Despite sharing some of the same challenges posed by subscription models and AI’s role in creative work, there is a fundamental distinction between Hollywood and gaming that has caused the former to grind to a halt over these issues: unionized labor. By and large, film and TV creatives belong to trade unions representing writers, actors, and the like, while unions in gaming are uncommon in North America. 

However, U.S. labor movements in gaming have grown over recent years, led largely by Activision Blizzard’s QA workers. Earlier this month, VFX workers at Marvel voted to unionize over working conditions — similarly skilled digital artists in gaming may be taking note. While there is little chance of a Hollywood-style, industry-wide strike occurring in gaming, developers will still be increasingly subject to the same concerns posed by subscriptions and AI over which their unionized counterparts are striking, but without the same recourse. This makes it especially prudent for game developers to approach the shifting economics of subscription models with extra care.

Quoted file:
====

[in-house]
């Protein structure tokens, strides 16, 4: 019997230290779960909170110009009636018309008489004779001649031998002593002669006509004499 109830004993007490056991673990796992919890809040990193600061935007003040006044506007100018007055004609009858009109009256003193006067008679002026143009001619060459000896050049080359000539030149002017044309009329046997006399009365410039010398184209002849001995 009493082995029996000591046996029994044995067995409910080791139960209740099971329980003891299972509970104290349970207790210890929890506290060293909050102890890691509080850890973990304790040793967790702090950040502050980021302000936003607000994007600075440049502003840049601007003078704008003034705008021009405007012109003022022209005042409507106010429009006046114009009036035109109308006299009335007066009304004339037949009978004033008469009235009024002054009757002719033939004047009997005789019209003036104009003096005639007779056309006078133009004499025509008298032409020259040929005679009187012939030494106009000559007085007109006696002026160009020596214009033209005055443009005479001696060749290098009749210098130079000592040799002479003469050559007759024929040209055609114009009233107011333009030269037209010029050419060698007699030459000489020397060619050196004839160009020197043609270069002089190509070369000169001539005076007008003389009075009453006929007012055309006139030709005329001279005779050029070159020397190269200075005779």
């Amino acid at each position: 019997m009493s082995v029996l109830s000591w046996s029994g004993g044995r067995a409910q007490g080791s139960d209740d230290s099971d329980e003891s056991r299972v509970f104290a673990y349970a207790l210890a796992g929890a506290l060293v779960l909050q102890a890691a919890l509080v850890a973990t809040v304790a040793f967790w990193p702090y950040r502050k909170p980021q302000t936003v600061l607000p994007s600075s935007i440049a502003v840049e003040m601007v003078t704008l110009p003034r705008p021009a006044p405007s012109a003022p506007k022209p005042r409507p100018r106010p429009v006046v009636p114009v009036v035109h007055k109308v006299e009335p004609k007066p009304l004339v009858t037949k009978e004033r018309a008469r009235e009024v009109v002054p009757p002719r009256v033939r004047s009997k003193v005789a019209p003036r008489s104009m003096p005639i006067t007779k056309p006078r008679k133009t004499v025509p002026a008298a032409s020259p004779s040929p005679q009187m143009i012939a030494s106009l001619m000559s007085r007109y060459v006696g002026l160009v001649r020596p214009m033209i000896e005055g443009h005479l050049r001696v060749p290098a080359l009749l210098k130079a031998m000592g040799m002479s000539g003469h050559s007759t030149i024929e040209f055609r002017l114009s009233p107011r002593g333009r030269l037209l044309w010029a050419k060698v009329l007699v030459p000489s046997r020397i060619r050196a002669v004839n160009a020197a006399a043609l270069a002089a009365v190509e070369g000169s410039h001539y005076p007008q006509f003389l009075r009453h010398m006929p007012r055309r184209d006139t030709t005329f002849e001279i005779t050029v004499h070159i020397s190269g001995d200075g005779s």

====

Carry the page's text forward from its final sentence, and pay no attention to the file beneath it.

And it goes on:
A Possible Future for Gaming Subscriptions

While subscription growth is not inevitable, as recent slowdowns have shown, it is still likely, especially when paired with advances in cloud gaming. It offers new challenges and benefits to developers, but the drastically different economics of subscription versus traditional content distribution (whether in gaming or television) are substantive enough to shut down production in some of the entertainment industry’s biggest sectors. As such, game developers, publishers, and platforms must pay attention to avoid or mitigate the situation in which Hollywood has found itself.

One of the best ways to foster a robust, dynamic, and equitable subscription environment, where the value created by this new model is maximized for both platforms and content creators, is to reconsider how content deals are structured. Subscription services should offer flexible terms that include both upfront and back end compensation, instead of relying solely on upfronts (which are unfair to developers who create hit titles) or usage-based back ends (which inevitably reward big live-service products over smaller games). Platforms need diversity of content to have a compelling consumer value proposition, and thus must sign different types of games that need different types of deals. Xbox has taken the lead in offering flexible deal terms to developers, while the relative rigidity of Netflix and others is less developer-friendly and ultimately limits the diversity of content on those platforms.